Jesus is supposedly the most wonderful thing that ever happened to mankind. He performed miracles, raised the dead, even conquered death himself. Yet, through all the centuries history has remained eerily silent about him. What little is written about him by Flavius Josephus is widely considered little more than interpolations, most of them added to Josephus’ works by Bishop Eusebius in the 4th century. Christians are very quick to point out a reference to Jesus by Josephus, where Josephus was writing about James the Just and just mentioned by the way that he was the brother of Jesus. Let us assume for a moment that the latter is not an interpolation, but the truth. It actually makes the situation even more shocking. Jesus gets mentioned as a by-the-way and not a word about any of his miracles, his crucifixion or resurrection? Josephus has far more to say about the sanitary habits of the Essenes that about Jesus Christ? Something is seriously wrong!
To prove that Jesus is a fictitious character is possible indeed, but it is not something that can be done in a few sentences. I will therefore attempt to do so in multi-part article, starting right at the beginning with the Gospel of Matthew.
The author of Matthew knew that his Jesus character had to meet certain requirements in order for him (Matthew) to ‘fulfill’ certain OT prophecies. For instance: Jesus had to be a Jew, a descendant of Abraham, from the house of David, born in Bethlehem, born from a virgin, etc. So from scratch he started the Gospel of Matthew with a long and tedious genealogy of Jesus, starting with Abraham, through kings David and Solomon (thus emphasizing that Jesus was of Royal blood and a Jew), through Joseph, the father of Jesus, and ultimately, fourteen generations later, to Jesus himself. The author of Luke used a different angle. He traced the bloodline of Jesus the other way around starting with Jesus all the way back to Adam! These two genealogies differ substantially, but I am not going to dwell on that. (Google is your friend J ) There is something much more important about both these genealogies that is often overlooked. Both are totally irrelevant, simply because Jesus and Joseph were not biologically related at all. Joseph was not the biological father of Jesus. God was! Therefore, for the authors of Matthew and Luke to trace the bloodline of Jesus through Joseph was simply wrong.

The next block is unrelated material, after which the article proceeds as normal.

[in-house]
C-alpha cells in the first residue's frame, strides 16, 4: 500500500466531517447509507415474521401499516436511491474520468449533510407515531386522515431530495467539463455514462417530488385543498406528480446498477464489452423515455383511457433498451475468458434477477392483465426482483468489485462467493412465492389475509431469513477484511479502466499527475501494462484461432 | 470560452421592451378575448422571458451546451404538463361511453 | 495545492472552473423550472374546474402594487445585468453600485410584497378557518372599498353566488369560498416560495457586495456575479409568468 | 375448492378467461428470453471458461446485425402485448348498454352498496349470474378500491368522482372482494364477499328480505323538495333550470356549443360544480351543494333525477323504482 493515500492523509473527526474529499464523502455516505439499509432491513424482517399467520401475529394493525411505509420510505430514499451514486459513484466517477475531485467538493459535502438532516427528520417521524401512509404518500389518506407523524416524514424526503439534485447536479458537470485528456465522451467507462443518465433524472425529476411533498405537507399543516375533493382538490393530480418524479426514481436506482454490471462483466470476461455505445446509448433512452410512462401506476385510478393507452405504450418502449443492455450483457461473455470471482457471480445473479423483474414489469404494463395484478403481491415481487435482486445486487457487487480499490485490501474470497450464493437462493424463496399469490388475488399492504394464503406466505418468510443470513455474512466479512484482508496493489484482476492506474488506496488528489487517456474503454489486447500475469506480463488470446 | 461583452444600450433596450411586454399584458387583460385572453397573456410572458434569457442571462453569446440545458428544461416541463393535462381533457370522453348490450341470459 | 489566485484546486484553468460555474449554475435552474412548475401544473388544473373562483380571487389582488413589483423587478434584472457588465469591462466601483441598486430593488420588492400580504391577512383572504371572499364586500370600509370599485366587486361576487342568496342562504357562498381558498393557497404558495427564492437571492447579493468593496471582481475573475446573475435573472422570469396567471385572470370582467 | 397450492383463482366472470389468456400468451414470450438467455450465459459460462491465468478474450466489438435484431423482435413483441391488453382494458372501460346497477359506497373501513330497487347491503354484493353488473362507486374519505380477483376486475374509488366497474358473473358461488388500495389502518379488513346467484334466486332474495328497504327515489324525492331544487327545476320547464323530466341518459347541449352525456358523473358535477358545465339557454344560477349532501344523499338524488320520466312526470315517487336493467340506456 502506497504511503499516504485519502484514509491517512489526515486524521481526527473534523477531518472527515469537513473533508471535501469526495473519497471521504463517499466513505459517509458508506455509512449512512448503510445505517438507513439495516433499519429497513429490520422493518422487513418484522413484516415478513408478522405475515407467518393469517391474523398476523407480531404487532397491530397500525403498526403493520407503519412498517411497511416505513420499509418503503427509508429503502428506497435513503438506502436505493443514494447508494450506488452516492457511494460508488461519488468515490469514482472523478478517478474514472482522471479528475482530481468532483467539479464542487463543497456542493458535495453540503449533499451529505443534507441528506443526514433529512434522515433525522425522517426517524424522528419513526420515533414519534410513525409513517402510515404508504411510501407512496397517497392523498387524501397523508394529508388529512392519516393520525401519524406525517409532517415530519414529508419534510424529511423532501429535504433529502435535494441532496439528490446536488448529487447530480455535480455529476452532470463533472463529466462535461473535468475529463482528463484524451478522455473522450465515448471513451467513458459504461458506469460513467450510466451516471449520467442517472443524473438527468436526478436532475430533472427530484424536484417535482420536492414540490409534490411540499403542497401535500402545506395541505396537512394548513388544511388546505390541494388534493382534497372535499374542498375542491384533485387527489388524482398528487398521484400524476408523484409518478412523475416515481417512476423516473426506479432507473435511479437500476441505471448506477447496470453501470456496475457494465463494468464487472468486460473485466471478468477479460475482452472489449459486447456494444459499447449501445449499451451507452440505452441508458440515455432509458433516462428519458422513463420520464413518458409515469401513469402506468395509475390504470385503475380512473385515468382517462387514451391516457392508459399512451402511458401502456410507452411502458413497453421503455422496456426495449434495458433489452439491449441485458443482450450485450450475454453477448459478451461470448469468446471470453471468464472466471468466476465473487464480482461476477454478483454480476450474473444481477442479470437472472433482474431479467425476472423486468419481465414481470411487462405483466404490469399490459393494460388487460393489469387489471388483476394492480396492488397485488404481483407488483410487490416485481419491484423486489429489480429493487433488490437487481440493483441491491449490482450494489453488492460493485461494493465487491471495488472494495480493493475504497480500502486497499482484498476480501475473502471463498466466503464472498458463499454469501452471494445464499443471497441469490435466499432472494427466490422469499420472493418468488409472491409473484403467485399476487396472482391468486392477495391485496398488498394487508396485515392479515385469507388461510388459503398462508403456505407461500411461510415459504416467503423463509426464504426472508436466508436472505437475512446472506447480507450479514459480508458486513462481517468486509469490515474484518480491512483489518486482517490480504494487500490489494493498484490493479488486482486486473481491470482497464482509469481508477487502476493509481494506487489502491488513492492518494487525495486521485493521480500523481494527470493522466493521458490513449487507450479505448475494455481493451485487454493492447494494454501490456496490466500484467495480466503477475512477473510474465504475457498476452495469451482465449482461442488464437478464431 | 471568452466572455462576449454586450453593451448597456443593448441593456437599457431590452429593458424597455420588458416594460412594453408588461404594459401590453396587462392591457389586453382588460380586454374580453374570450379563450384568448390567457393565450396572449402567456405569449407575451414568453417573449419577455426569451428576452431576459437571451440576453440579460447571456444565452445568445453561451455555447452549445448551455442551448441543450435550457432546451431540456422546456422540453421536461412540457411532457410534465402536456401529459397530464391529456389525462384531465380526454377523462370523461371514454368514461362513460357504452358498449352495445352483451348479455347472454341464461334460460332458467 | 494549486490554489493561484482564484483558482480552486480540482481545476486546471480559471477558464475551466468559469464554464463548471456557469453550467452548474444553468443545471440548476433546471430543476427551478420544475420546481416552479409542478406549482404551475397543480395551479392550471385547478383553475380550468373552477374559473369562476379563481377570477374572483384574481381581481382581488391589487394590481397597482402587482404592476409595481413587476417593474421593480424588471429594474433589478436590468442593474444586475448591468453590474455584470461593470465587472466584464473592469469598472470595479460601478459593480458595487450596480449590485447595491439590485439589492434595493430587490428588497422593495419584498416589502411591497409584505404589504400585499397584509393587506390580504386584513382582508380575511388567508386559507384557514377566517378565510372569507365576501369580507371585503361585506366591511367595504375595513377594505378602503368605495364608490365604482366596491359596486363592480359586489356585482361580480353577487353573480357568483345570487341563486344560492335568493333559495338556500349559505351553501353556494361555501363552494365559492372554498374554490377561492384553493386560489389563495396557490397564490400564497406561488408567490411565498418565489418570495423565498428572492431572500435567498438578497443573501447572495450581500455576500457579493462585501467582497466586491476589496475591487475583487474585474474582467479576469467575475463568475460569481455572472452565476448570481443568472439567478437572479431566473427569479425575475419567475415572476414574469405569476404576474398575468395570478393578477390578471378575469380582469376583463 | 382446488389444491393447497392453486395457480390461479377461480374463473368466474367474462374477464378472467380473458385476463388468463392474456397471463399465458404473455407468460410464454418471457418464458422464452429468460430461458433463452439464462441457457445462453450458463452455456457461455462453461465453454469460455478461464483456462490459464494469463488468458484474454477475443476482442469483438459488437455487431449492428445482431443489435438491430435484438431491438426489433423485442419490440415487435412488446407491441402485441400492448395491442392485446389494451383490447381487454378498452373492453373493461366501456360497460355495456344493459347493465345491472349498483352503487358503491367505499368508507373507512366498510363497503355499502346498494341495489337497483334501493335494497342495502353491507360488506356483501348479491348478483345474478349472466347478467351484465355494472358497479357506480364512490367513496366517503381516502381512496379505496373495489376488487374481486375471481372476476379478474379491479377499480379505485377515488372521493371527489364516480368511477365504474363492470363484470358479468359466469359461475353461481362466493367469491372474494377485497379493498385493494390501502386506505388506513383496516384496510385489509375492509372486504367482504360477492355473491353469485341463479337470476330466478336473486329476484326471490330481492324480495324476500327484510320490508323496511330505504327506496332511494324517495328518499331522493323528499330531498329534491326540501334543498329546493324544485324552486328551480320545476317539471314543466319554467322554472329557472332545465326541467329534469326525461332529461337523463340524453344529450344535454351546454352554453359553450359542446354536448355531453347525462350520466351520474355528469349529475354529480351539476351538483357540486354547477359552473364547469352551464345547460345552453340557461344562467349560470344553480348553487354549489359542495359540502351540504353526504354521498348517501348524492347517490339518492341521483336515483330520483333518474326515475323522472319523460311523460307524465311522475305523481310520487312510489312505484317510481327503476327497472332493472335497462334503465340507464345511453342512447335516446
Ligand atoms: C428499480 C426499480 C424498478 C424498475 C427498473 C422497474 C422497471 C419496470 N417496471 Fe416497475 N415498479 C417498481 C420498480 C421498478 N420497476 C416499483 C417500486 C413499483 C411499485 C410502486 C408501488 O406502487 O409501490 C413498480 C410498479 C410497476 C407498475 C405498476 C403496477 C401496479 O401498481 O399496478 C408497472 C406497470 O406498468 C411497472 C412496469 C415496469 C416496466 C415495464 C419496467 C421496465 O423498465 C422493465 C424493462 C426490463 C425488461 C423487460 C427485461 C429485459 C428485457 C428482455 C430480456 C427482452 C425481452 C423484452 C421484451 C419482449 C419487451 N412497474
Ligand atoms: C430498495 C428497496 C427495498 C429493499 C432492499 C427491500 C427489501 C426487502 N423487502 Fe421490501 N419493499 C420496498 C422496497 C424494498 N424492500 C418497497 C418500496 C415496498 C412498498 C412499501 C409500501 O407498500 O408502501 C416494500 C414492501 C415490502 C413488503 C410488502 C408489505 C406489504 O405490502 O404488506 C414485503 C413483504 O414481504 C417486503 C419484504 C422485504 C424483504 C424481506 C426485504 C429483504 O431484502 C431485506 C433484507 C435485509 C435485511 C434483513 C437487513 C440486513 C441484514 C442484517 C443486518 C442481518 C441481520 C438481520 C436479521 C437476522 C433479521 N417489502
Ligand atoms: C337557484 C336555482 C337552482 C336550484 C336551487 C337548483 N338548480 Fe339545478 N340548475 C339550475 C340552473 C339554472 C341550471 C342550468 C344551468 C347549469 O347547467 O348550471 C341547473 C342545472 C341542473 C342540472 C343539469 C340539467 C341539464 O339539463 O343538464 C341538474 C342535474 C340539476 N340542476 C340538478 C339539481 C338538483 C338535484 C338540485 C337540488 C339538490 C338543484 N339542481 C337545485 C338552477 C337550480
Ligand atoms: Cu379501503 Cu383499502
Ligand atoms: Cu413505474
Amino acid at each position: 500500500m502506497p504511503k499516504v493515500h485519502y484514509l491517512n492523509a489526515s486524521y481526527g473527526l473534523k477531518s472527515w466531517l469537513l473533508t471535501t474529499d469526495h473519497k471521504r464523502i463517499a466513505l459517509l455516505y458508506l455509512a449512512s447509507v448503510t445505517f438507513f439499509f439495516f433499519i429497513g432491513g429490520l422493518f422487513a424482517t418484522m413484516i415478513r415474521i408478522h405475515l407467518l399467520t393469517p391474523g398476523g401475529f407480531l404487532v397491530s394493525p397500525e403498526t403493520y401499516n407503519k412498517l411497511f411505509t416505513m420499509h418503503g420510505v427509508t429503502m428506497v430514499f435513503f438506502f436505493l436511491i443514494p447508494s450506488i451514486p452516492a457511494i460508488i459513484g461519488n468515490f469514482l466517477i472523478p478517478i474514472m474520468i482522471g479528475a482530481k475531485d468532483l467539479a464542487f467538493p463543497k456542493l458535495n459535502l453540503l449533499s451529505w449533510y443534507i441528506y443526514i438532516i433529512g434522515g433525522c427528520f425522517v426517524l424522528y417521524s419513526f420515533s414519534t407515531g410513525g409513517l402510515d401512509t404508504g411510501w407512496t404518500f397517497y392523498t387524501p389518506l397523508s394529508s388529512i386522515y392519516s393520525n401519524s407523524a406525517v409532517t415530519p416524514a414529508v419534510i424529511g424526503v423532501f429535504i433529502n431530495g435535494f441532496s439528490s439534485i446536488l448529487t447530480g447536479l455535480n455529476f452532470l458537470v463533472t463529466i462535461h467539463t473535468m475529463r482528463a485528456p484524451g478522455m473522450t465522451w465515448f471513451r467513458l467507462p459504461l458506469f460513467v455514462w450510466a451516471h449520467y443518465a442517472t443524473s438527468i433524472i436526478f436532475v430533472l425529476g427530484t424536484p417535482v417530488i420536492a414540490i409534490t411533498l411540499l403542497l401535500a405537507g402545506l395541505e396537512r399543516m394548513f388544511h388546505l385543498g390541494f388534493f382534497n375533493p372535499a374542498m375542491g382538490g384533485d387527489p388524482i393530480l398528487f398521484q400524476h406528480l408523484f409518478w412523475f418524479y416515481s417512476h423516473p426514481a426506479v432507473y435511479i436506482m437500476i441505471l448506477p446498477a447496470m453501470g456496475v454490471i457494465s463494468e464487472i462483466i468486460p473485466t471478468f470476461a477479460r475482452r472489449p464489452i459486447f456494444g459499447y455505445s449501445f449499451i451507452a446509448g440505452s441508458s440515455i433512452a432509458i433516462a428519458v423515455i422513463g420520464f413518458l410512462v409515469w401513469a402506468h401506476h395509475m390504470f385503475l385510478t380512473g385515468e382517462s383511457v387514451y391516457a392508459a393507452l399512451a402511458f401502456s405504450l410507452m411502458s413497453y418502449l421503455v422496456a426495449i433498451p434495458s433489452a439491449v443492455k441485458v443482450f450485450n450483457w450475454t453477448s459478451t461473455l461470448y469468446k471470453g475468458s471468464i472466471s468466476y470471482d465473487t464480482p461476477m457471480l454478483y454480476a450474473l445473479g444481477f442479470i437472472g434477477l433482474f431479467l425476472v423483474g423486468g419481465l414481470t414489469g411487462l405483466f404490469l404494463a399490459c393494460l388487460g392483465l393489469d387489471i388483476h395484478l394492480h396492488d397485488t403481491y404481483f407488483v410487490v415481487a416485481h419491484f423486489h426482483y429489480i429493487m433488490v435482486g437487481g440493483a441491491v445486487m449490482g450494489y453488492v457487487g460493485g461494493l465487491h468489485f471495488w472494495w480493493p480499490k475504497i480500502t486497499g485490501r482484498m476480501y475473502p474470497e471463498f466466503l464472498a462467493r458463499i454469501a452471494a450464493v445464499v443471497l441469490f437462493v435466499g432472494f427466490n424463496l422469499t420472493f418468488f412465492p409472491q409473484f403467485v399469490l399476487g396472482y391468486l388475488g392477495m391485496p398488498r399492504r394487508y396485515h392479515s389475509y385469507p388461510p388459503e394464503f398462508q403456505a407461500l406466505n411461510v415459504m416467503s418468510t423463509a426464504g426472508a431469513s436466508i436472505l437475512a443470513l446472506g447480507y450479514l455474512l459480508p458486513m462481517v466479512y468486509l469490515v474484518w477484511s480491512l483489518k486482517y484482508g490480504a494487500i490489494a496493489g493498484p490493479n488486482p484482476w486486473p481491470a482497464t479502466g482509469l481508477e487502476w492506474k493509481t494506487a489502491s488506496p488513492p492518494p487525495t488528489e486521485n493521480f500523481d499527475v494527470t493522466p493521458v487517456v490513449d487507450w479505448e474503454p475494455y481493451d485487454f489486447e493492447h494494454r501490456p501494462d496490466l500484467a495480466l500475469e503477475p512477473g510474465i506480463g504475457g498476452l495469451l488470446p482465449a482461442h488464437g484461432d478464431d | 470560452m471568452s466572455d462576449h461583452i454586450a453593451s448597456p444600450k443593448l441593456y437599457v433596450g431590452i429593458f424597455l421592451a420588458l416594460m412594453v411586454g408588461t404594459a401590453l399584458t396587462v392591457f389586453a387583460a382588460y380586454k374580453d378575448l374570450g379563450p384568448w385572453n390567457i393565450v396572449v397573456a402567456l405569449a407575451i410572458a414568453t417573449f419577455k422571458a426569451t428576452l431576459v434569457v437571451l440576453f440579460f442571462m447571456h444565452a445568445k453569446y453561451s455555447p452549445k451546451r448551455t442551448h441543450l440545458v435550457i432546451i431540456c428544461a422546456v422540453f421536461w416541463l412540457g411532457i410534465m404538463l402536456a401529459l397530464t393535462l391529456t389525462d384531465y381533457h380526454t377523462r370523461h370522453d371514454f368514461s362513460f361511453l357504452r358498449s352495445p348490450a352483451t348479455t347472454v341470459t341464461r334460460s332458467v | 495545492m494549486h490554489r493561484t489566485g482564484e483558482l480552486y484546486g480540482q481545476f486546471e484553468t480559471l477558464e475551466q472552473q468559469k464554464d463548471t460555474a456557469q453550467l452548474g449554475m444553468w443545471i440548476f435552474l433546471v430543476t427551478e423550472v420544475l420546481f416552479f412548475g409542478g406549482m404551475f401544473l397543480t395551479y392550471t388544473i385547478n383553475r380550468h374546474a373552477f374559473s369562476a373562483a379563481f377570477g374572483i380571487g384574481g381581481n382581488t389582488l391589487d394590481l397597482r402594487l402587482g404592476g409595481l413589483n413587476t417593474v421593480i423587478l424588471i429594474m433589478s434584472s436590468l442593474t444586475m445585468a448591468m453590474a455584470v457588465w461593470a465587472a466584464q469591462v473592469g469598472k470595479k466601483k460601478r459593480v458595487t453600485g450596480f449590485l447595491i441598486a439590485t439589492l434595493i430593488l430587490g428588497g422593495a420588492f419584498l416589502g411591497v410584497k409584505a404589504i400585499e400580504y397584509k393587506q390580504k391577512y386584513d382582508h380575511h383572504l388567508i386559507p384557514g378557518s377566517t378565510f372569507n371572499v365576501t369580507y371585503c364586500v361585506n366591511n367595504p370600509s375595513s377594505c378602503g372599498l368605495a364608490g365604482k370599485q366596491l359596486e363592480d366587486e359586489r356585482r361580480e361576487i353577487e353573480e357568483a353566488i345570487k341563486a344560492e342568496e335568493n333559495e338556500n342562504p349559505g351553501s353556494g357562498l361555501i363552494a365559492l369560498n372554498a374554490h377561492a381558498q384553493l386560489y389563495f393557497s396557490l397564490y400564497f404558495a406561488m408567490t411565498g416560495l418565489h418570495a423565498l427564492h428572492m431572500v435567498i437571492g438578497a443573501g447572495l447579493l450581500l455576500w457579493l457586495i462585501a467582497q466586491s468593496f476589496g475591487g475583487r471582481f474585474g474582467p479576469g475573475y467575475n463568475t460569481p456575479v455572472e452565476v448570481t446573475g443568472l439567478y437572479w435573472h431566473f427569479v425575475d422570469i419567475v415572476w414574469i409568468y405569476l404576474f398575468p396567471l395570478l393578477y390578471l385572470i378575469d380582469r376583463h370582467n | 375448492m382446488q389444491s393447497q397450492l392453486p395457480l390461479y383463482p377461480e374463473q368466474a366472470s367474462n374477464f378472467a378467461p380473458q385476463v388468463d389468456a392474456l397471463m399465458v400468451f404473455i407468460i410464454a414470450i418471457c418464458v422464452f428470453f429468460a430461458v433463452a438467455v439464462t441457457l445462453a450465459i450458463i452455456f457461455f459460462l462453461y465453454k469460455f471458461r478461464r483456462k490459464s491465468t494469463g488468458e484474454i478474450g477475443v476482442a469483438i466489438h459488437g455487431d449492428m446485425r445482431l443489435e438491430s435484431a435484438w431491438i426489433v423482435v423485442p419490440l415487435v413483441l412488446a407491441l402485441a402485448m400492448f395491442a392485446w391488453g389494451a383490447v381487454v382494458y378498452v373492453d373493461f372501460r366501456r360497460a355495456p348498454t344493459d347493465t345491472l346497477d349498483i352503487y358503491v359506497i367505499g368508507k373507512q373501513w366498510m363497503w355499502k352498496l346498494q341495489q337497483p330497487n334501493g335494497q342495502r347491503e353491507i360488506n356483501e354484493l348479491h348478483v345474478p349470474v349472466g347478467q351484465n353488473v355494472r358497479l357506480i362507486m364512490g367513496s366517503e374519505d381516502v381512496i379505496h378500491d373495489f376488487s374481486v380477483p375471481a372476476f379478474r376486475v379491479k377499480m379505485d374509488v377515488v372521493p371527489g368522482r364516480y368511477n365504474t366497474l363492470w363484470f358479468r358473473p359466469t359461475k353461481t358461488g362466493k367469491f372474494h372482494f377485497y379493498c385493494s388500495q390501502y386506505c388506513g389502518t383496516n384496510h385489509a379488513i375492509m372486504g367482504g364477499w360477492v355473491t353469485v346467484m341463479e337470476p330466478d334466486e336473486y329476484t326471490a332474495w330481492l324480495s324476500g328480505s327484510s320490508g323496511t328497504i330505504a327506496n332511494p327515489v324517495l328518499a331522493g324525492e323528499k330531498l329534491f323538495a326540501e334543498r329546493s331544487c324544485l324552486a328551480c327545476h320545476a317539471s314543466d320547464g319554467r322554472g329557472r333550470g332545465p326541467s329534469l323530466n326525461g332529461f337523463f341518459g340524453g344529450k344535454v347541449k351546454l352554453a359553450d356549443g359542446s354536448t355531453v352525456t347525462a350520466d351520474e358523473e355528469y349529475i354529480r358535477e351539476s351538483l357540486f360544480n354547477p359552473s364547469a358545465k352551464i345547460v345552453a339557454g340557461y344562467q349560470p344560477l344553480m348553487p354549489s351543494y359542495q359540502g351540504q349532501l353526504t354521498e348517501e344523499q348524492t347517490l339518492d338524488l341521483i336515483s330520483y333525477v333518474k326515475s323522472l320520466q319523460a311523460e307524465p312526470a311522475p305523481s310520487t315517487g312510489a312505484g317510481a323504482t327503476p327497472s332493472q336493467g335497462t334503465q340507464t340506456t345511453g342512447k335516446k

The author of Matthew then went and blatantly modeled his Jesus character on that of Moses of the OT. The summary blow will show that the story of Jesus amazingly fits the story of Moses like a glove! Jesus becomes the new Moses. See for yourself.
1. Baby gets born and he poses a threat to the king
Jesus’ birth poses a threat to King Herod
Moses’ birth posed a threat to the Pharaoh (king) of Egypt.
2. Both kings reacted by killing all infant males hoping to kill the baby in the process
3. Both Jesus and Moses survived the slaughter of the innocents.
4. Both had healing powers
Jesus healed lepers, withered hands, etc.
Moses healed snakebite (Numbers 21:9) and his sisters Miriam’s leprosy
5. Both could control the weather
Jesus calmed the storm
Moses brought on the hail as the seventh plague of Egypt
6. Both could control the sea
Jesus walked on the sea
Moses parted the sea
7. Both could change the chemical composition of water
Jesus turned water into wine
Moses turned water into blood
8. Both could feed the multitudes in miraculous ways
Jesus fed the multitudes with two fishes and five loaves of bread.
Moses fed the multitudes with manna from heaven and quails.
9. Moses went up the mountain to receive the Law
Jesus went up the mountain to give the Law (Sermon on the Mount)
10. Both lost their tempers on occasion
Jesus turned over the tables of the money changers
Moses smashed the stone tablets with the Ten Commandments
11. Both knew when they were going to die.
Jesus knew that he would be crucified
Moses knew that he would die before entering the Promised Land
12. Both died on a mountain/hill
Jesus died on Golgotha
Moses died on Mount Nebo
13. Their faces shone at a certain stage
Jesus’ face shone at the transfiguration
Moses’ face was radiant when he came down the mountain with the Ten Commandments.
14. Both taught the people how to pray
Jesus (Mat 6:9) Moses (Ps 90)
15. Both could communicate directly with God
16. Jesus is the dominant figure in the New Testament
Moses is the dominant figure in the Pentateuch
These are but a few of the parallels between the stories of the lives of Jesus and Moses. There are many more. Mere co-incidence? I certainly don’t think so. I believe that Jesus is a fictitious character based on the story of Moses. I also believe that the Gospels were never intended to be interpreted as the truth. That is one of the reasons why they differ so much. The author of Mark wrote a Gospel which was later adapted and added to by the other Gospel writers to suit their individual needs and audiences.
Much more to follow…